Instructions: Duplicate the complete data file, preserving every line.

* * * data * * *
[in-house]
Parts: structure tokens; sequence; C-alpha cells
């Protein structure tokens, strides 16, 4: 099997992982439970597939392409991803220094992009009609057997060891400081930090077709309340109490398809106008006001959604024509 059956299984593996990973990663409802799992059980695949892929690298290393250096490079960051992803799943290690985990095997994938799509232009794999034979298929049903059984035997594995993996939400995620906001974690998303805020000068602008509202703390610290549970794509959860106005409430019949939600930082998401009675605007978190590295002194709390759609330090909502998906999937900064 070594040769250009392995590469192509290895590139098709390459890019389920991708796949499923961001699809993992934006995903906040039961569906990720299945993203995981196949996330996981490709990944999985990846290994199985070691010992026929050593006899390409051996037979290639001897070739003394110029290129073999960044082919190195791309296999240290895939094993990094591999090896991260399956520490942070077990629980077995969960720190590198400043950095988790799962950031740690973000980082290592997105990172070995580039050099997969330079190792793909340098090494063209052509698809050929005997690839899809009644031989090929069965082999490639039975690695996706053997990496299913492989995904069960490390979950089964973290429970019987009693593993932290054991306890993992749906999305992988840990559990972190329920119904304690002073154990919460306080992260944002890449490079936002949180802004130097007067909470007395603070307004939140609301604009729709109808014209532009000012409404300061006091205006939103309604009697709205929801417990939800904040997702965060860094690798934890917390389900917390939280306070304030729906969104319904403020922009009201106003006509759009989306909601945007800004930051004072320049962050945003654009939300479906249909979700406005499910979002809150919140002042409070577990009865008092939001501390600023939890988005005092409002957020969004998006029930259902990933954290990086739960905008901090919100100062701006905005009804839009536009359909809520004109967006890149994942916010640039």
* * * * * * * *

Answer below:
[in-house]
Parts: structure tokens; sequence; C-alpha cells
């Protein structure tokens, strides 16, 4: 099997992982439970597939392409991803220094992009009609057997060891400081930090077709309340109490398809106008006001959604024509 059956299984593996990973990663409802799992059980695949892929690298290393250096490079960051992803799943290690985990095997994938799509232009794999034979298929049903059984035997594995993996939400995620906001974690998303805020000068602008509202703390610290549970794509959860106005409430019949939600930082998401009675605007978190590295002194709390759609330090909502998906999937900064 070594040769250009392995590469192509290895590139098709390459890019389920991708796949499923961001699809993992934006995903906040039961569906990720299945993203995981196949996330996981490709990944999985990846290994199985070691010992026929050593006899390409051996037979290639001897070739003394110029290129073999960044082919190195791309296999240290895939094993990094591999090896991260399956520490942070077990629980077995969960720190590198400043950095988790799962950031740690973000980082290592997105990172070995580039050099997969330079190792793909340098090494063209052509698809050929005997690839899809009644031989090929069965082999490639039975690695996706053997990496299913492989995904069960490390979950089964973290429970019987009693593993932290054991306890993992749906999305992988840990559990972190329920119904304690002073154990919460306080992260944002890449490079936002949180802004130097007067909470007395603070307004939140609301604009729709109808014209532009000012409404300061006091205006939103309604009697709205929801417990939800904040997702965060860094690798934890917390389900917390939280306070304030729906969104319904403020922009009201106003006509759009989306909601945007800004930051004072320049962050945003654009939300479906249909979700406005499910979002809150919140002042409070577990009865008092939001501390600023939890988005005092409002957020969004998006029930259902990933954290990086739960905008901090919100100062701006905005009804839009536009359909809520004109967006890149994942916010640039």